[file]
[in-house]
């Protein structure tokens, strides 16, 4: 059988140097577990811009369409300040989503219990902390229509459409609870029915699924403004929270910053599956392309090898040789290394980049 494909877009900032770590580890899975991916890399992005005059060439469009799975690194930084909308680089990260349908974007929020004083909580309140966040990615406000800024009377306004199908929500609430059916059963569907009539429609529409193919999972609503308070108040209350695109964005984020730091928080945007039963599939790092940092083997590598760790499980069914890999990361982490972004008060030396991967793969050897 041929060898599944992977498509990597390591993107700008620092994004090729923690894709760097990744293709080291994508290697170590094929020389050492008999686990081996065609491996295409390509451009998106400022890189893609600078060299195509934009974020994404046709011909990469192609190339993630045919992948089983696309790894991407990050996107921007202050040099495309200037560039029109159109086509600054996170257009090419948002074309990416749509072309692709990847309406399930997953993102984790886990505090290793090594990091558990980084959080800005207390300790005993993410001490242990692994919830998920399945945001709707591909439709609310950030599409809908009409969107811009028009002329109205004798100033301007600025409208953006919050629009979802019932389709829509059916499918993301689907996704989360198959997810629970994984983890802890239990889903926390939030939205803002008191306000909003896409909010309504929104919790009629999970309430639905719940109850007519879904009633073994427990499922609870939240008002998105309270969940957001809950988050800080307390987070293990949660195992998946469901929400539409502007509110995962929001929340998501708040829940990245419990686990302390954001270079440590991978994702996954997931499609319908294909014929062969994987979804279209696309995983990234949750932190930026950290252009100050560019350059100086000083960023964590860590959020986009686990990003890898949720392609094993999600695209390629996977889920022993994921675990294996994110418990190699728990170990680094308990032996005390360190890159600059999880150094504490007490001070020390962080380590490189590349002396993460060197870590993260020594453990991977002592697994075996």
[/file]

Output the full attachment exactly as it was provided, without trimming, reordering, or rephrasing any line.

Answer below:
[in-house]
């Protein structure tokens, strides 16, 4: 059988140097577990811009369409300040989503219990902390229509459409609870029915699924403004929270910053599956392309090898040789290394980049 494909877009900032770590580890899975991916890399992005005059060439469009799975690194930084909308680089990260349908974007929020004083909580309140966040990615406000800024009377306004199908929500609430059916059963569907009539429609529409193919999972609503308070108040209350695109964005984020730091928080945007039963599939790092940092083997590598760790499980069914890999990361982490972004008060030396991967793969050897 041929060898599944992977498509990597390591993107700008620092994004090729923690894709760097990744293709080291994508290697170590094929020389050492008999686990081996065609491996295409390509451009998106400022890189893609600078060299195509934009974020994404046709011909990469192609190339993630045919992948089983696309790894991407990050996107921007202050040099495309200037560039029109159109086509600054996170257009090419948002074309990416749509072309692709990847309406399930997953993102984790886990505090290793090594990091558990980084959080800005207390300790005993993410001490242990692994919830998920399945945001709707591909439709609310950030599409809908009409969107811009028009002329109205004798100033301007600025409208953006919050629009979802019932389709829509059916499918993301689907996704989360198959997810629970994984983890802890239990889903926390939030939205803002008191306000909003896409909010309504929104919790009629999970309430639905719940109850007519879904009633073994427990499922609870939240008002998105309270969940957001809950988050800080307390987070293990949660195992998946469901929400539409502007509110995962929001929340998501708040829940990245419990686990302390954001270079440590991978994702996954997931499609319908294909014929062969994987979804279209696309995983990234949750932190930026950290252009100050560019350059100086000083960023964590860590959020986009686990990003890898949720392609094993999600695209390629996977889920022993994921675990294996994110418990190699728990170990680094308990032996005390360190890159600059999880150094504490007490001070020390962080380590490189590349002396993460060197870590993260020594453990991977002592697994075996």